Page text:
The language is
1. + pending
I am not afraid of BBC Basic. Please do not insult your members.
Besides that, let me try to be clear on what I mean by "pre-rendering" and
"let the game do the drawing". First let me divide our engine into two parts, the "pre-rendering" part, and the "rendering" part. The "pre-rendering" part is given the dimensions of a 3D prism, and calculates the coordinates to draw it on the screen. The "rendering" part takes the said coordinates and uses them to draw the 3D prism on the screen. Thus, the "rendering" part does no calculations at all, it merely takes pre-calculates coordinates and literally connects the dots.
Originally, the thought was that our engine would contain both parts together, so that when the game needed a 3D figure drawn, it would simply stick the dimensions in a list, and run our engine.
When I originally conceived "Pre-Rendering", what I meant was that our engine wouldn't have the "rendering" part in it; it would leave the actual drawing up to the game to do when it pleased. This would allow it to get all the coordinates ahead of time to make the game faster, but such a choice would be optional. This is what all of my previous posts have been referring to/trying to explain when I said "Pre-rendering"
A slight variation of this idea is for our engine to include both the "Pre-rendering" and the "rendering" parts, but in separate programs. Such a method would allow the flexibility of not having the "rendering" portion, while allowing the "rendering" part to be handled by the faster BBC basic. Although if it were up to me, we wouldn't even be discussing Ti-Basic vs BBC Basic until we knew for sure what we were trying to do!!!
I think that we should decide on one of the three aforementioned configurations (or a new contribution), without bringing Ti-Basic vs BBC Basic into the picture. Personally, I think that the last method is the best, affording both flexibility and speed.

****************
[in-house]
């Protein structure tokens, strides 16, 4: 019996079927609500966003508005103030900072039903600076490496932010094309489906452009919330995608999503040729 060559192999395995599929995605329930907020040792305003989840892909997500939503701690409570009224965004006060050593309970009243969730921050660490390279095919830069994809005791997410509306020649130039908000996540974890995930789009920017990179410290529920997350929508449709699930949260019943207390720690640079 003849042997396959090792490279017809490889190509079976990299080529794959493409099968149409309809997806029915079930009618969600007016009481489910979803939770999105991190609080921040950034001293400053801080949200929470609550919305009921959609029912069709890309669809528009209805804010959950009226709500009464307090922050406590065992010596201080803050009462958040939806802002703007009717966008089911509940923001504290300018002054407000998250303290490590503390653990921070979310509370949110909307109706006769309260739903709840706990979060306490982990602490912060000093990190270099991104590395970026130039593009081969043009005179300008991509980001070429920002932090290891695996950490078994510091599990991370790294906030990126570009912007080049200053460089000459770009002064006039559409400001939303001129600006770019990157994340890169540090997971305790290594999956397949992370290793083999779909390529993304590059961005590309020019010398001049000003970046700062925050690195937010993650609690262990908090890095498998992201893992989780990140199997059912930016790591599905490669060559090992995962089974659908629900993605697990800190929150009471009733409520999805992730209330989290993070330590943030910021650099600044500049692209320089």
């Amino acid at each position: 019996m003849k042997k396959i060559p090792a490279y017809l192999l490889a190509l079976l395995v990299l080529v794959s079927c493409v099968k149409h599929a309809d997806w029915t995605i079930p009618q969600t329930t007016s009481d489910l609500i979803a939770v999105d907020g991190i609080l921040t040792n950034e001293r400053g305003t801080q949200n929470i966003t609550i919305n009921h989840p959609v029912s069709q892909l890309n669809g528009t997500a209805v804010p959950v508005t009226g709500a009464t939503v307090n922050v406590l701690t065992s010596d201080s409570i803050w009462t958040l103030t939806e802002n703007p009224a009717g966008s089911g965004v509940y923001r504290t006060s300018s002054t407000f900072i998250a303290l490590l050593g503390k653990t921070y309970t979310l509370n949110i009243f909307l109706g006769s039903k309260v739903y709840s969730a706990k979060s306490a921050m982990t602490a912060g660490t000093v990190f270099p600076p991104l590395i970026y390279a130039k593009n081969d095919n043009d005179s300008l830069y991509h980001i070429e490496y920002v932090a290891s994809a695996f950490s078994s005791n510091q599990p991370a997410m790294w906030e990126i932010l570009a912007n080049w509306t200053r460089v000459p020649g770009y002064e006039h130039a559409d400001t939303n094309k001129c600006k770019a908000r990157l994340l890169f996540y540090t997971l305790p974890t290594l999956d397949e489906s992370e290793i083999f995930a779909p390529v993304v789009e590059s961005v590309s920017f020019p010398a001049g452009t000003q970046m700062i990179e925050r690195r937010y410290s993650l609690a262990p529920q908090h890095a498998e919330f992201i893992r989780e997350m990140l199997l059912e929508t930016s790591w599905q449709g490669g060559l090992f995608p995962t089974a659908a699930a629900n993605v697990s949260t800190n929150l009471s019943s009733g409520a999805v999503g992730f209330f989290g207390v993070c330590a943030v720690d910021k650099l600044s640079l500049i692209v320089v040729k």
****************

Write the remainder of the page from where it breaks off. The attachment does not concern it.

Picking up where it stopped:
Whoops, my bad. Do you have both CUBES and PRISMS? I tried to download what I had uploaded, but it only gave me PRISMS. PRISMS is just the engine, it is completely useless on its own. CUBES is in the page's files, just go to PRISMS' page and select "files" at the bottom of the page. You should then see a list containing PRISMS, CUBES, and a PNG file (the screenshot). Click on CUBES to download it.
Once it is on your calculator, run CUBES. It will prompt you for a bunch of variables; here is what they mean
H: height of the prism (10-30 is a good number)
W: width of the prism (10-30 is a good number)
D: depth of the prism (10-20 is a good number, bowing becomes more prevalent at higher values.
S: whether or not the prism is solid. enter 1 for a "solid" prism, 0 for a "transparent" prism.
Once you have entered all the values, it will display your prism on the screen. Use the arrow keys to move it around.
Just a side note, for a game like cube field, this engine does all that we need. Yes, I know that it is too slow, but my knowledge of Ti-Basic has increased greatly since then, and I could more or less rewrite both of them only in optimizations, not actually changing anything. And if some of it were rewritten in BBC basic, who knows, maybe that's all it will take to make cube field a reality?
I am not suggesting Ti-Basic. I am not suggesting BBC Basic. I am saying that BBC Basic won't work. I am not saying that I don't like BBC Basic. I am not saying I am afraid of BBC Basic. I am merely suggesting that we let this discussion wait until we know what we are trying to do!
Let me point out a few things:
1. x and y translation has absolutely nothing to do with 3D calculations. If you already have the coordinates to draw a prism, to change its location on the screen only involves adding or subtracting a number from all of the x or y coordinates. This is a quick and simple process in any programming language process; I simply suggested that the game handle it because I was trying to reduce the size, speed, and complexity of the engine.
2. The simple fact that the game will incorporate Ti-Basic will limit the final products speed to a max of maybe 10 fps, if our engine is entirely asm. I think that we need to be realistic about our expectations: the fastest Ti-basic game I've ever seen is War, and it runs at a blazing 7 fps. It would nearly unbelievable if we made a 3D engine that Ti-Basic games could incorporate and still run at 4 or 5 fps. That is what I hope to achieve, although in all reality 2 or 3 would still be groundbreaking. If you're aiming for 10+ fps, sorry but that's really aiming a little too high; Ti-Basic and BBC Basic have their limits. Unless of course, the game that utilizes this engine was written in BBC Basic or Asm.
Now, as for translation, I take back what I said. I think that it would be simpler if the game sent the coordinates of where it wanted the prism to our engine, which would then generate the coordinates of the prism relative to that point.
I will post my revised method (and accompanying preliminary code) once I know what exactly it needs to do.
I need to let you know something. With all this mentioning of "our engine" and "the game", I have done something terrible. Many times. That's right…
I LOST THE GAME!